Friday, 8 June 2012

Entry: talonesque (adj.)

In context: "The fingers being not only mucronate and talonesque but nonprehensile, which is what made Mario's knifework untenable at the table."

Definition: A neologism (though, is any -esque word really a neologism? Or, as below, a 'nonce word')


-esque (suffix):

Other:Forming adjs., represents French -esque, < Italian -esco:—medieval Latin -iscus in words adopted from Germanic; cf. Old High German -isc (modern German -isch):—Germanic -isko-: see -ish suffix1. Occurring in many words coming through French from Italian, as in arabesque, burlesque, Dantesque, grotesque, romanesque, where the suffix has the sense ‘resembling the style partaking of the characteristics of’. In Italian derivatives in -esco are formed ad libitum on names of artists, and French and English writers on art have imitated this practice. The words formed with this suffix on English ns. are chiefly nonce-words of a jocular character, as cigaresque. Other formations separately noticed include Audenesque, Bramantesque, Browningesque, Caravagg(i)esque, Carlylesque, Chaplinesque, Dantonesque, Dickensesque, Disneyesque, Macaulayesque, Turneresque.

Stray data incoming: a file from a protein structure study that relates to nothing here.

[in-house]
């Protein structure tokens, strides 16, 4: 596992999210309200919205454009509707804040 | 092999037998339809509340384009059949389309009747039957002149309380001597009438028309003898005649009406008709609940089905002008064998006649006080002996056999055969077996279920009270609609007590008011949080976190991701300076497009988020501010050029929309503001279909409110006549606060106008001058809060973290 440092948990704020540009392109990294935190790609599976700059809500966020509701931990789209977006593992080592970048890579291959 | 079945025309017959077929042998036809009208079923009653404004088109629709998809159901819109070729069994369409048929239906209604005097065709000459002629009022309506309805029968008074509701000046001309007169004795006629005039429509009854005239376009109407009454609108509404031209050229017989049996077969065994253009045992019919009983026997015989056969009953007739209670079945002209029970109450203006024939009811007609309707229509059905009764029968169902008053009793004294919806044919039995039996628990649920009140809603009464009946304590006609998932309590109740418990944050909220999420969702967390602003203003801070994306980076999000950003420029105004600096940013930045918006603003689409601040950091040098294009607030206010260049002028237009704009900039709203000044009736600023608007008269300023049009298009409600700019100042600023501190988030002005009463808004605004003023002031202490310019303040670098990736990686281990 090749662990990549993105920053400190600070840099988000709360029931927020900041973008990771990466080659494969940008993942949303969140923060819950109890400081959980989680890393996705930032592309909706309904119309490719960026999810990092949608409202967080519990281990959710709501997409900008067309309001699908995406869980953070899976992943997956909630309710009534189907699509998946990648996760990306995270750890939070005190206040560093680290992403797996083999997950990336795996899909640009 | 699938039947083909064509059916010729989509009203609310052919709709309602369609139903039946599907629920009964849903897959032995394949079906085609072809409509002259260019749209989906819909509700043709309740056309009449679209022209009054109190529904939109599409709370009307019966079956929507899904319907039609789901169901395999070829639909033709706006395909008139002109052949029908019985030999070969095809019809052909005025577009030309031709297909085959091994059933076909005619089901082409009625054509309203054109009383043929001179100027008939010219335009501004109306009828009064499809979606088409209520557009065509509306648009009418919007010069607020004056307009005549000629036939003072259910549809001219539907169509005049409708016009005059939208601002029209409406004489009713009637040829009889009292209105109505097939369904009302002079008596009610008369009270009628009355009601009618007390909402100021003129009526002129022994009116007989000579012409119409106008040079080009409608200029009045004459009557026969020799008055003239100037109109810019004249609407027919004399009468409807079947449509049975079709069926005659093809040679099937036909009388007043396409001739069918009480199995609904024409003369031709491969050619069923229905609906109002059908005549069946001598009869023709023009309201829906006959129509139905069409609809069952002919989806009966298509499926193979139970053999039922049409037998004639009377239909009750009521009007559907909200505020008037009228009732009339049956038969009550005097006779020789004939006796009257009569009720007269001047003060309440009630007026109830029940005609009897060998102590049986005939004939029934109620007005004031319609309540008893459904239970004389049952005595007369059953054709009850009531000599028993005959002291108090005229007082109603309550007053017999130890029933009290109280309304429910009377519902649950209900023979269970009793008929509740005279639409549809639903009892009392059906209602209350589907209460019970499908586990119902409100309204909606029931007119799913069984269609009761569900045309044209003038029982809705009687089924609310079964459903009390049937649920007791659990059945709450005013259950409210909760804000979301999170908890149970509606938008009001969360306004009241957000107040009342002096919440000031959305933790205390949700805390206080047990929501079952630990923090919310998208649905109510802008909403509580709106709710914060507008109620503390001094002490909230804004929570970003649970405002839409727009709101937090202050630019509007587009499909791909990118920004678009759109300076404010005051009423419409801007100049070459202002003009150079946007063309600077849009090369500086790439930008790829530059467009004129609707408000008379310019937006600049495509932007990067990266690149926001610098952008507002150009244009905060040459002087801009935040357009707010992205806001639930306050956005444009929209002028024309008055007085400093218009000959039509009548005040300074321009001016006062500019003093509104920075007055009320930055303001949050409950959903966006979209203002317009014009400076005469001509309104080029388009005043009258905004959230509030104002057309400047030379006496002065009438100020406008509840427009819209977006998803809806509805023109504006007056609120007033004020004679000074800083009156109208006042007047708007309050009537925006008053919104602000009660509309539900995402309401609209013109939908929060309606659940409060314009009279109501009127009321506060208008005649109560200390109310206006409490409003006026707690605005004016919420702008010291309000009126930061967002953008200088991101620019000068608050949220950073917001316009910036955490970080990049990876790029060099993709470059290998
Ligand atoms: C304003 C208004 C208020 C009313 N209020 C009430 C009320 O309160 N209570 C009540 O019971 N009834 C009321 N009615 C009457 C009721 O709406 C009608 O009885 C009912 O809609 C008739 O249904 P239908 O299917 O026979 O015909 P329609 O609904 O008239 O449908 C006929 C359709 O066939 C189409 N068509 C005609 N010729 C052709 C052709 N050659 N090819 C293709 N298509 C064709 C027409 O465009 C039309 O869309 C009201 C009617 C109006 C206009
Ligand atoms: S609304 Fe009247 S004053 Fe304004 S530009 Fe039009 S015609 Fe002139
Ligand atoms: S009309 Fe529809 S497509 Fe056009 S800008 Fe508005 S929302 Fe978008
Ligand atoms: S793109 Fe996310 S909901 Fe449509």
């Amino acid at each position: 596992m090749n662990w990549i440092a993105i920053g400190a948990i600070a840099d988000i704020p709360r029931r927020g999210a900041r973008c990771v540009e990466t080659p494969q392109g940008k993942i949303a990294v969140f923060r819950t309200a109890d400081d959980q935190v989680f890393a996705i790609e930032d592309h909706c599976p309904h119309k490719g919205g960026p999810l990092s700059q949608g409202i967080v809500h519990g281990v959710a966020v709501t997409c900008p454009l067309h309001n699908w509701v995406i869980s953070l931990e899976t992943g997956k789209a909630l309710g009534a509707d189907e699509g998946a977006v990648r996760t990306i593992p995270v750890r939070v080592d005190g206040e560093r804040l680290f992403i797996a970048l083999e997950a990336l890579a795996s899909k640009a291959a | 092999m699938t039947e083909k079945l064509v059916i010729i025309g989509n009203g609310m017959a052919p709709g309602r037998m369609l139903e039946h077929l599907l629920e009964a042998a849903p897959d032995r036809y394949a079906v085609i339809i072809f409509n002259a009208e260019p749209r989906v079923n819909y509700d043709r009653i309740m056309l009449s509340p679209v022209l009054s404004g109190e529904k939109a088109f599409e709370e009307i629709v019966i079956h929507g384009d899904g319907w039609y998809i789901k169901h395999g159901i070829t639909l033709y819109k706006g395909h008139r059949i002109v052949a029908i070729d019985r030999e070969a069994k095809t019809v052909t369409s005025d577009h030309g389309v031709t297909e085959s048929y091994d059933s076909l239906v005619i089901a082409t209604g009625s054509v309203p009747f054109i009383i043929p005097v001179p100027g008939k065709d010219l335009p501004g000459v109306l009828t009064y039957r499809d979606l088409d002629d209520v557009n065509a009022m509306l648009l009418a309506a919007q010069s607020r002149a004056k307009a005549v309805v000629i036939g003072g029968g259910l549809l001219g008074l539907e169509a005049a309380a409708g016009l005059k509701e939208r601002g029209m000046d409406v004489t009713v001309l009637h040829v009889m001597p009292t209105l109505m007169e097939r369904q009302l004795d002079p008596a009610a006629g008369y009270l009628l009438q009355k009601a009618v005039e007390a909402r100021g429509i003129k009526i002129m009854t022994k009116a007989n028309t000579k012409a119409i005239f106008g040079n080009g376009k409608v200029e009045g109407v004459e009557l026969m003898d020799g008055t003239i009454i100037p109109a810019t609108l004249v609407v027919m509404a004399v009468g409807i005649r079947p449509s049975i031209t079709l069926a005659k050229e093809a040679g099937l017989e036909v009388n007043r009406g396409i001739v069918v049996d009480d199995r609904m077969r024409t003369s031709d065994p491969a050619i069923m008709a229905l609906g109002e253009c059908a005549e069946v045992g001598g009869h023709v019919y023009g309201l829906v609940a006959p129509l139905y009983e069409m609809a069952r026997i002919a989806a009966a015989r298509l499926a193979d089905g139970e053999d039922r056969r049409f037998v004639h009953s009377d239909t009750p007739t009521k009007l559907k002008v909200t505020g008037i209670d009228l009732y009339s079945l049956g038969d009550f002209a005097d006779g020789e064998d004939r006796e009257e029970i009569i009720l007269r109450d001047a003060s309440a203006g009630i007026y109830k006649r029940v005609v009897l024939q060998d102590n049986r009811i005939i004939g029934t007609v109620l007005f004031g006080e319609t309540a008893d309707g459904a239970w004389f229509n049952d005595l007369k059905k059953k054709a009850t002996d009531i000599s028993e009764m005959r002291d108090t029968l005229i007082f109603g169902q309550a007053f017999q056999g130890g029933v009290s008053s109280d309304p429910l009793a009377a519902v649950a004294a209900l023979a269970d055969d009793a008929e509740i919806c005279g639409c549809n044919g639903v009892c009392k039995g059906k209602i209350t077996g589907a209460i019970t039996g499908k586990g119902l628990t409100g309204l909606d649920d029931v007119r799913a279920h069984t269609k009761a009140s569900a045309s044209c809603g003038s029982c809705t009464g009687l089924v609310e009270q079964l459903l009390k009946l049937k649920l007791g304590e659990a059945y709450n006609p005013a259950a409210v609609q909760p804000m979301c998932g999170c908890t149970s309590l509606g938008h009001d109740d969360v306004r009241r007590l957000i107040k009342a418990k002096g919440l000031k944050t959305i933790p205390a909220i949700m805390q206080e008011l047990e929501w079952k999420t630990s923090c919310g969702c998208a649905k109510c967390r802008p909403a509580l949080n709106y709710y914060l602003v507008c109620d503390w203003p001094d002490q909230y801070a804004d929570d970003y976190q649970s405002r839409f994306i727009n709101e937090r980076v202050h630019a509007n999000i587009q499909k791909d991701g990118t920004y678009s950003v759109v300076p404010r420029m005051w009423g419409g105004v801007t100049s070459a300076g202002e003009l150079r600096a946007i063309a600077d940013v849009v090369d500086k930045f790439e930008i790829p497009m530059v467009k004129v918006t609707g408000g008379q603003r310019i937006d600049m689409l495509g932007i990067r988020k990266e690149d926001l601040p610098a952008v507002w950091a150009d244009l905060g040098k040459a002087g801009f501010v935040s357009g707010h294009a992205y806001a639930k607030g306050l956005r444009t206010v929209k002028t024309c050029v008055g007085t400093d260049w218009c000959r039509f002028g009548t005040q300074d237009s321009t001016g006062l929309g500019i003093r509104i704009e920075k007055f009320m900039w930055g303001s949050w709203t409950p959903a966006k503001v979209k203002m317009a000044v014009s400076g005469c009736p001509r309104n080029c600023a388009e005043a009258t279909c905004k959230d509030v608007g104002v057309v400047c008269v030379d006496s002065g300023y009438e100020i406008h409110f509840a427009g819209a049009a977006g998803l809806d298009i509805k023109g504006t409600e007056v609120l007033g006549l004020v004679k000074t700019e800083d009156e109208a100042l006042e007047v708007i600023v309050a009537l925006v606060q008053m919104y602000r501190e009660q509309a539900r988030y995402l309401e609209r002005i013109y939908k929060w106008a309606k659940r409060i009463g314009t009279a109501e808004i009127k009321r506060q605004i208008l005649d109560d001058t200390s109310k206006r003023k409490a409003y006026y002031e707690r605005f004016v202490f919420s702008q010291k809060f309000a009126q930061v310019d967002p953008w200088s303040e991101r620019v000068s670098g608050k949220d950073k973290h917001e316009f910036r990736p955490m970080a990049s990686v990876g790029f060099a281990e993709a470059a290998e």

SNOOT score: 1
 
Page: 314

Source: Oxford English Dictionary   


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